• Time for a Better IT Services Company?
    Call (905) 763_-7896
  • IT services toronto

Tip of the Week: How to Pick a Secure PIN

How much thought have you put into selecting your debit card PIN? If you’ve not put any thought into your PIN, then it’s likely the case that you’ve picked a number that’s easy to remember or even one that’s associated with something personal. Fact: Taking time to pick random and hard-to-remember numbers greatly improves PIN

b2ap3_thumbnail_pin_tips_400

How much thought have you put into selecting your debit card PIN? If you’ve not put any thought into your PIN, then it’s likely the case that you’ve picked a number that’s easy to remember or even one that’s associated with something personal. Fact: Taking time to pick random and hard-to-remember numbers greatly improves PIN security.

Your Personal Identification Numbers are hugely important when it comes to keeping hackers out of your bank account. Essentially, a thief will need your PINin addition to your card, which makes stealing your money twice as hard. However, a common PIN number is no match for an observant and logical hacker. To help you pick out a strong PIN, be sure to avoid these common PIN-falls.

Do Not Pick a PIN Based Off of These Easy-to-Figure-Out Numbers

  • Your Social Security Number: You might use the last four digits of your SSN for a host of other accounts, which makes it an easy choice to use as your PIN. Hackers know this, and Social Security Numbers are easy to come by for some hackers–especially if your SSN card is in your wallet… behind your debit card.
  • Your Phone Number: An even worse idea is to base your PIN off of your phone number. This is public information and can often be found with a simple Google search. You might as well not even have a PIN if you go this route.
  • A Significant Year of Your Life: Most PINs are four digits, so too is every year that you’ve been alive. Don’t make a PIN number based off of a year, especially a significant year of your life, like when you were born, graduated high school, or got married.
  • 1234: This and other logical sequences of numbers are the most commonly chosen PINs. Hackers are very much aware of this.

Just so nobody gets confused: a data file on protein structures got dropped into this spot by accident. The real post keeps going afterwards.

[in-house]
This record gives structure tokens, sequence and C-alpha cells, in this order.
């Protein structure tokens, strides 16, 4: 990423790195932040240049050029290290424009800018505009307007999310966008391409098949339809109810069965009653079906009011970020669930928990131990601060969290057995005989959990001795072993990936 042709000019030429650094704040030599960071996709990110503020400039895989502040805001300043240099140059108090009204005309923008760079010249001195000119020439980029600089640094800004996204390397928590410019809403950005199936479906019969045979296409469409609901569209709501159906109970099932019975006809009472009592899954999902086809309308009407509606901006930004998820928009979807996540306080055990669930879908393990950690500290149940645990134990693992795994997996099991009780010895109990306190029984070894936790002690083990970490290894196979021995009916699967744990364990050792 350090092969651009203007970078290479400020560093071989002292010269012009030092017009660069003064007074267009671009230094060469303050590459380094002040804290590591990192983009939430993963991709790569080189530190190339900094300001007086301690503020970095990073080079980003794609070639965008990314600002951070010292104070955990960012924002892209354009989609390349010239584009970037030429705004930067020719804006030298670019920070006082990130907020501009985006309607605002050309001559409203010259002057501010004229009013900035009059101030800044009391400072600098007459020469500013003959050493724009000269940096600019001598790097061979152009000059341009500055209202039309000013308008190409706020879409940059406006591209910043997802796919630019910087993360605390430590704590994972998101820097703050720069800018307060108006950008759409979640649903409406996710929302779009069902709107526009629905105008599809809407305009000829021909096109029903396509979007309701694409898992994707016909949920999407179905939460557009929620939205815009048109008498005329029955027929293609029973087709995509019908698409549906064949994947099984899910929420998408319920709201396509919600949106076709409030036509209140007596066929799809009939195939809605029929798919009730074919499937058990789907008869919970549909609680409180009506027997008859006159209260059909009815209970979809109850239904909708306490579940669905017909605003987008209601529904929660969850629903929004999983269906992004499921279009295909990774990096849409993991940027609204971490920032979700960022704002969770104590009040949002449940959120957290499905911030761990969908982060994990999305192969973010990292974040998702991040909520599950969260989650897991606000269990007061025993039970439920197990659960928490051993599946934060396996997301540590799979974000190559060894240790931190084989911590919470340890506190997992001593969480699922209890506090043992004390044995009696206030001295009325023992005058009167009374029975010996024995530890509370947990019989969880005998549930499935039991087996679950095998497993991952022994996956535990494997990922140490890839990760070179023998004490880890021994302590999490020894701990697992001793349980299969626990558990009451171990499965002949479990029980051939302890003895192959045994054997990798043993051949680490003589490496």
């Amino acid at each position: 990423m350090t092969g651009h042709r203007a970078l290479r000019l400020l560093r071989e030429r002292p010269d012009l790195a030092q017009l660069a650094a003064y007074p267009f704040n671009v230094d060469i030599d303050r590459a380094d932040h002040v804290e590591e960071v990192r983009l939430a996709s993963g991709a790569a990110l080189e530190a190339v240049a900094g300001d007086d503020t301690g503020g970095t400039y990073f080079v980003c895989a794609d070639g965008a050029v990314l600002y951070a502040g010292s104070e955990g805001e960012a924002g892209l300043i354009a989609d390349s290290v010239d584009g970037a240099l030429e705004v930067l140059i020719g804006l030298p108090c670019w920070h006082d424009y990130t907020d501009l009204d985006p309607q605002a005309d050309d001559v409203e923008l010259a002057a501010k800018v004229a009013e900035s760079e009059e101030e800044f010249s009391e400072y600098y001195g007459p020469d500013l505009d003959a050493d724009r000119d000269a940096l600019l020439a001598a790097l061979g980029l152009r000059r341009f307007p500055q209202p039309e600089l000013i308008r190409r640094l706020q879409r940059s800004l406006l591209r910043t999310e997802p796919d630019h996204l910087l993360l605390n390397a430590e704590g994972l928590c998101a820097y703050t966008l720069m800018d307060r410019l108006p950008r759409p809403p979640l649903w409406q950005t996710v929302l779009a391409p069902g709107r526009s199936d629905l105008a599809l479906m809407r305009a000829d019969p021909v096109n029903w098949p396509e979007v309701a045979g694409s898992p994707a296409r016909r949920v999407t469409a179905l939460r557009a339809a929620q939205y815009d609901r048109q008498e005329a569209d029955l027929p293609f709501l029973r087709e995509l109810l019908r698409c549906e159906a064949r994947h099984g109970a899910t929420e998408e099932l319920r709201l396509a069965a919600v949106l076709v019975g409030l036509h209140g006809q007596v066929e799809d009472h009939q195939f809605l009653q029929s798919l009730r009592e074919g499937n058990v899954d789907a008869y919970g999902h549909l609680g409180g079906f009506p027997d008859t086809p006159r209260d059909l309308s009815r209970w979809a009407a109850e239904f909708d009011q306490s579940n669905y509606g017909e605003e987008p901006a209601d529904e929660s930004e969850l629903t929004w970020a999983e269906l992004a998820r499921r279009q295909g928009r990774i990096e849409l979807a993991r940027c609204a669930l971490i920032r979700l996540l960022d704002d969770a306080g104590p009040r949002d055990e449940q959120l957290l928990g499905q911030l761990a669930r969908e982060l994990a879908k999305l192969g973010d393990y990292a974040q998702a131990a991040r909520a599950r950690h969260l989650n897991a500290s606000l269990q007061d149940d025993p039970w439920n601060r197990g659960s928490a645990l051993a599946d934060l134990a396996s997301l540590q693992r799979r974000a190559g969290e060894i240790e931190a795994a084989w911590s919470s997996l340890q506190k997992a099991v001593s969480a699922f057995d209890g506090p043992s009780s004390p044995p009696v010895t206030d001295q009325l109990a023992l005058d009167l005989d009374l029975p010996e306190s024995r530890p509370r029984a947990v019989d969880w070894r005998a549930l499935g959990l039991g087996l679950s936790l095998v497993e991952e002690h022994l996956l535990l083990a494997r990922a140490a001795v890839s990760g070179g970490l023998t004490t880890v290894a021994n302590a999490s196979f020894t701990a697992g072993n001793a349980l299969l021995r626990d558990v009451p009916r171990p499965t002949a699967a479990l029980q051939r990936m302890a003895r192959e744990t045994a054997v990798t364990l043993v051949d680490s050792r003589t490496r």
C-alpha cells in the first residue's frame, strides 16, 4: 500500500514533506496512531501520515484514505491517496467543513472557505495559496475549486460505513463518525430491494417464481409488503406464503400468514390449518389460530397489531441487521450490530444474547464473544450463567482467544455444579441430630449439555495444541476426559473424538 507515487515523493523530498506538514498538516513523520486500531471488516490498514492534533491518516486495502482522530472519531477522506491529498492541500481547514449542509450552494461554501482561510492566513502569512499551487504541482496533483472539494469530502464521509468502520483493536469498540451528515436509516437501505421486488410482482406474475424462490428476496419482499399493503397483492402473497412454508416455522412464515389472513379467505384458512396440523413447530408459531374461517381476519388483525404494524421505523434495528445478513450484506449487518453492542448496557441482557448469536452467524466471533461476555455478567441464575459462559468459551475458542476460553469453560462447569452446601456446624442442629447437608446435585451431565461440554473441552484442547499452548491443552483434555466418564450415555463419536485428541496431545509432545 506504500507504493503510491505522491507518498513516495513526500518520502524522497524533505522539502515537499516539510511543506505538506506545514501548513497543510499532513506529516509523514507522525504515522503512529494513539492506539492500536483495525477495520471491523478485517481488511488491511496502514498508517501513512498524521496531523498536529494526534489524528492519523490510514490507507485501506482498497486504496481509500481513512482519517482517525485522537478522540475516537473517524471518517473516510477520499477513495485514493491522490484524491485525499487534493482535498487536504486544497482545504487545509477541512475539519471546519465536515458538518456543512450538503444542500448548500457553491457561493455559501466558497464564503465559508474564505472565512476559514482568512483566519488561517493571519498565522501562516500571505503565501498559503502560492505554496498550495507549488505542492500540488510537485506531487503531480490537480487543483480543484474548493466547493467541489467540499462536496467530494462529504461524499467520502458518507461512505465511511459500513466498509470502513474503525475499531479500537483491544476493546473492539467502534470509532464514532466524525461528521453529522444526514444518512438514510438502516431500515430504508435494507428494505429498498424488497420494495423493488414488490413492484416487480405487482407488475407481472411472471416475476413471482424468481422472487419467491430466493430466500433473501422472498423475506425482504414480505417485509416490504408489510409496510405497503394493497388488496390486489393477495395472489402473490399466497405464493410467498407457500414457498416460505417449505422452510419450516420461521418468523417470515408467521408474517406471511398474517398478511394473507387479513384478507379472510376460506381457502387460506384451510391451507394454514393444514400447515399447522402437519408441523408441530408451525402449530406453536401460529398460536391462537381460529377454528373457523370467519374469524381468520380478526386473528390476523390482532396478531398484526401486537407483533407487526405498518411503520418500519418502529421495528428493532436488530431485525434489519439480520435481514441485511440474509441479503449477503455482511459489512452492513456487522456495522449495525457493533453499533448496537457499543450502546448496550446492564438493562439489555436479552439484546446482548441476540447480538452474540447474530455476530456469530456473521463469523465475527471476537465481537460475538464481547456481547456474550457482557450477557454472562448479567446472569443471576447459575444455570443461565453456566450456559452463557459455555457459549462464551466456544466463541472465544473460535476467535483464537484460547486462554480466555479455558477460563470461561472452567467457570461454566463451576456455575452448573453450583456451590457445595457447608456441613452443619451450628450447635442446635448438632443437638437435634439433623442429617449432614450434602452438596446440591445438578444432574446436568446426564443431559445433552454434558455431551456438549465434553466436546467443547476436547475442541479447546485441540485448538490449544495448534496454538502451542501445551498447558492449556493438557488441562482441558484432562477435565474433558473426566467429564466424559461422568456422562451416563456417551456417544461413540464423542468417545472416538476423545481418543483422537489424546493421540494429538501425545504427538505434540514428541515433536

Try These Easy-to-Remember-Yet-Still-Secure PINs

  • A More Obscure Date in History: Instead of going with a date that you lived through, reach deeper into the annals of history, or even look to the future for a date that’s both easy to remember and secure. When was your city incorporated? What’s your best guess for the apocalypse? A hacker won’t be able to easily guess these oddball years.
  • The Current Time: Quick, what time is it right now? There’s a four digit number for you to use right there in front of you, and any PIN associated with time is more secure than the examples listed above.
  • The Month/Date of Your Favorite Holiday: While going with your favorite year is ill advised, going with the Month/Date number of your favorite holiday can be a more secure move. For example, the World Backup Day PIN would be 0331.
  • Just Mash Some Numbers on Your Keyboard: Random PINs are the most secure. Therefore, it might be in your best interest to toss out the idea of picking an easy-to-remember number and instead, just biting the bullet and memorizing some randomly-selected numbers.

By making it difficult for a hacker to successfully guess your PIN, you will save yourself a lot of hurt and loss in the event that your card is ever stolen. How did you select your PIN? Let us know in the comments (without giving too much away).

book

Discover 5 Best Practices That WILL Protect Against Cybercrime.

Get Sought-After IT Security Tips from Toronto's Only ISO-Certified IT Service Company!
arrow
overlay
Get Your FREE Download Here